Friday, February 22, 2019

New Kid

Jordan Banks loves art, but his parents refuse to send him to the art school he wants to go to. Instead, they enroll him at the prestigious private school Riverdale Academy Day School where Jordan turns out to be one of the few kids of color in his grade. His parents keep telling him that this school will help him learn how to navigate the world at large, and he's smart and can excel in a rigorous academic environment. But at this school Jordan has to deal with things like students AND teachers mixing his name up with the names of other African American students, getting stared at whenever teachers mention students on financial aid, and the only books the school librarian recommending to him being gritty tales of African American kids dealing with gang life or prison. It's hard enough to be the new kid in school without having to deal with all the microaggressions he gets every day.

Jordan's parents say that if he still doesn't want to go there by ninth grade, they'll let him go to art school, but can he survive until then?

This book had so many moments that tell it like it is. It's probably the best middle grade book at dealing with microaggressions that I've seen. It does not stray away from how uncomfortable it makes Jordan, even when his white classmates and teachers don't realize what they're doing.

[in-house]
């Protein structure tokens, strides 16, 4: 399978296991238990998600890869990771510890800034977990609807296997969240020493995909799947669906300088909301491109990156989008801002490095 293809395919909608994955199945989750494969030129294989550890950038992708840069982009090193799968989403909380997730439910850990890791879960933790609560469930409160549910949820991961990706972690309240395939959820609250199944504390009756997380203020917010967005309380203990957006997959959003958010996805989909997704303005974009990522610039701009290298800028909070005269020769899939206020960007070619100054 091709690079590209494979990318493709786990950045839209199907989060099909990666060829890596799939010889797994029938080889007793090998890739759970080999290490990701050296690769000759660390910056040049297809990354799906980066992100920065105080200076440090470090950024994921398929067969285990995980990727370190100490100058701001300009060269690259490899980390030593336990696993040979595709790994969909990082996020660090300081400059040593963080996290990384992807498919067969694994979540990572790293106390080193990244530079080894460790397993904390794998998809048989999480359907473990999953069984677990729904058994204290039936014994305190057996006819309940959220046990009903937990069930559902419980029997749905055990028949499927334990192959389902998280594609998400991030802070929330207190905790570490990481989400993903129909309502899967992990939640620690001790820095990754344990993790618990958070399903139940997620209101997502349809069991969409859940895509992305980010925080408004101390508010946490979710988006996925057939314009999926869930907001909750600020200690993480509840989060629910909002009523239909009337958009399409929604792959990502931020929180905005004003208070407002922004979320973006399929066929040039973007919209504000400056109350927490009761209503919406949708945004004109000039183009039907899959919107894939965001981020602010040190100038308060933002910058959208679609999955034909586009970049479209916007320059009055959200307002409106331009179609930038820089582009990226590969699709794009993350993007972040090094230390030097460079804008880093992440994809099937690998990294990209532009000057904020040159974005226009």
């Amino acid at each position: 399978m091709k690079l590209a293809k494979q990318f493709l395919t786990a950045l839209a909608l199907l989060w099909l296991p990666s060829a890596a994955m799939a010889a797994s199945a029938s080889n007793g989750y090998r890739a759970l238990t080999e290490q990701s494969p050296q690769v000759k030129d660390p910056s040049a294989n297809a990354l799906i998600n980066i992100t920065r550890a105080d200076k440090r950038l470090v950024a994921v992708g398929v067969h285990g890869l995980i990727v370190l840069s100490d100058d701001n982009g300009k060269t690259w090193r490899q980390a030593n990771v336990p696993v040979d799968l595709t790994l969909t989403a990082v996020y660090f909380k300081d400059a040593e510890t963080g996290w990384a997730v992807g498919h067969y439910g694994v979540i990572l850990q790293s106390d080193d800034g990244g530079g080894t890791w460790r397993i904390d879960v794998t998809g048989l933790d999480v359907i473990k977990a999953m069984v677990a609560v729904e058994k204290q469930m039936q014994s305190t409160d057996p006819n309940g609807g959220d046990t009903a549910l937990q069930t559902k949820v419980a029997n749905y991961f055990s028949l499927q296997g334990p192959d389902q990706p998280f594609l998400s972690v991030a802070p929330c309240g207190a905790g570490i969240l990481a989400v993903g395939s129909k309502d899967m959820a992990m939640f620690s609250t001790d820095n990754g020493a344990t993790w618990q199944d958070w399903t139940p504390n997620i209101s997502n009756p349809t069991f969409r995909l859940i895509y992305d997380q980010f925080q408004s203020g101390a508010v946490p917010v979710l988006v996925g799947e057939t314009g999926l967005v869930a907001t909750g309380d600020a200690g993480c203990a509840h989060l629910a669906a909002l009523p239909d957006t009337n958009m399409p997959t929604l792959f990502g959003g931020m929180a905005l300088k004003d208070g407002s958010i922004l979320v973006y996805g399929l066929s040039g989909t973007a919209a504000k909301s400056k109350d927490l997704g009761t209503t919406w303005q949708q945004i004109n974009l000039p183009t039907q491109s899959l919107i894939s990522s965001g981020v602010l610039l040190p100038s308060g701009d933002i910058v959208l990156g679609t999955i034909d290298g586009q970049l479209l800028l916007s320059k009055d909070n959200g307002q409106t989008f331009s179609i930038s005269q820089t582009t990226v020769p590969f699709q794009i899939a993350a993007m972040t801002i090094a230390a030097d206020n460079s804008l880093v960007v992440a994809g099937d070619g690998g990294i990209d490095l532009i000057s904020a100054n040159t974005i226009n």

This is a book that kids of color will identify with and that white kids need to read and talk about. And it's written in a fun way. Full-color panels illustrate Jordan's day to day life in school split up by black and white spreads from Jordan's sketchbook as he reflects on stuff that's happening to him at school. Each chapter is named and illustrated for a spoof on the media (example: Chapter 3: The Hungry Games: Stop Mocking J). A blurb from Jeff Kinney on the front cover does not lead readers astray - this is a funny story talking about serious stuff. Jerry Craft really uses humor to delve into heavy topics in a way that makes them approachable.

This is a must-purchase for your library shelves, especially if you have readers of contemporary realistic graphic novels.

Readalikes: I feel like most contemporary realistic graphic novels get compared to the powerhouse Smile by Raina Telgemeier, but I think it really is an apt comparison here. They're both loosely plotted, taking place over the course of a year or years, and both feature protagonists that are navigating the tricky waters of middle school while feeling different from everyone around them.

The theme of being one of few kids of color at a prestigious private school and dealing with microaggression after microaggression makes this a great readalike for Piecing Me Together by Renee Watson.

And readers looking for more strong stories of middle school African American kids navigating things other than grit may enjoy Jason Reynolds's Track series.

Book Information:

New Kid by Jerry Craft. Grades 4-8. HarperCollins, February 2019. 250 pages. Review copy provided by my local library.